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Paddlers' Place Discussion Forum New Topic Printer Friendly Version

  Lighter, Stronger, Better
  Posted by: CEWilson on Mar-14-14 10:18 AM (EST)
 

-- Last Updated: Mar-14-14 12:28 PM EST --

Forgetting about gear, let's assume a 150 lb paddler with a 20 lb solo boat. Total burden 170 lbs. The difference between a 20 and 40 lb boat, total burden 190 lbs is 20 lbs, is about 10%, not a significant number to explain the horror stories above.

Conformation bias, "what seemed to happen to me will happen to you." is a frustrating part of humanity. Yeah, you'll need to tie lighter boats to a tree so they don't move in the wind, but they load on cars more easily, accelerate more quickly and portage with less pain. You still need to fit hull to burden, remembering the paddler is usually the most significant number in the calculation unless chosen to ferry ice, blender and generator to a Margarita party.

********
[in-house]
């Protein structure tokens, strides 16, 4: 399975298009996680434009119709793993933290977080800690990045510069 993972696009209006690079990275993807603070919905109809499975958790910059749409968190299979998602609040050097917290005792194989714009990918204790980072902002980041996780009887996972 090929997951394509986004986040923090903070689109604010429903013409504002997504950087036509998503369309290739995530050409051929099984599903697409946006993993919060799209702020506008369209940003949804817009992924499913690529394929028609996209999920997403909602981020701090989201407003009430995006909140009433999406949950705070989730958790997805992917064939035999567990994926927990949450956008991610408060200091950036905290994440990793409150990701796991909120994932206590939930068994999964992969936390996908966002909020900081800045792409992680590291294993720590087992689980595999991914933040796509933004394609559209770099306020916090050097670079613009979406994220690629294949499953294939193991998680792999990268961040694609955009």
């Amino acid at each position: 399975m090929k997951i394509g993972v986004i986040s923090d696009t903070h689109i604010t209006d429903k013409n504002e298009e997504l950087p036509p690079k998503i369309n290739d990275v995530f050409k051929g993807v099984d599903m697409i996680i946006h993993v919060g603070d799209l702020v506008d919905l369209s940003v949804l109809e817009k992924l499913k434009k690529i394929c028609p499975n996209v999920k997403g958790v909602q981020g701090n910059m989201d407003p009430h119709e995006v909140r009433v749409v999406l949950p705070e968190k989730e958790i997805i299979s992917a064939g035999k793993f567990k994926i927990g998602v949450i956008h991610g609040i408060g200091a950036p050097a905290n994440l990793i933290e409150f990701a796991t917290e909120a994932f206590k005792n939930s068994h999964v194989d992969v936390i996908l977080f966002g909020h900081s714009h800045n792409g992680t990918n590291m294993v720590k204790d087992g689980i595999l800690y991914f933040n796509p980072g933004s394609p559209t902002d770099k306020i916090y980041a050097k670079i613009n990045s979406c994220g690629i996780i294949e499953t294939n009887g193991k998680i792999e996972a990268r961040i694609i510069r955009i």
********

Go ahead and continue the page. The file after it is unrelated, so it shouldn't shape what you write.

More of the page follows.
Two layer sidewall boats like GREs, Hornbecks, Northstars, Savages and Wenonahs are lightest and most fragile. Three layer sidewalls units like Coldens, Hemlocks, Placids and Swifts, are more rugged but weigh more. Four layer sidewalls like Souris River weigh even more and withstand more abuse too. All in all, free lunches are very rare. More is usually stronger and heavier.

That said, one can cheat a little through method and design. Bagged construction, GRE, Wenonah, lowers weight compared to hand lamination. Infusion manufacturing lowers weight and strengthens construction even more, currently available from Colden, Northstar, Nova Craft, Savage and Swift.

Foam cores reduce weight in tandems; don't seem to make much difference in solo hulls. Composite, integral, rail systems are the final silver bullet, saving another 20% in weight, currently available from Colden, Placid and Swift.

Hull performance on the water is another discussion that focuses on design perimeters not construction, and surely includes response to the action describes by the word "heel" a nautical term for paddler induced, momentary hull roll, not "edged" which is most often used by dessert chefs to describe something done to cakes with icing in a pastry bag.

So it goes.




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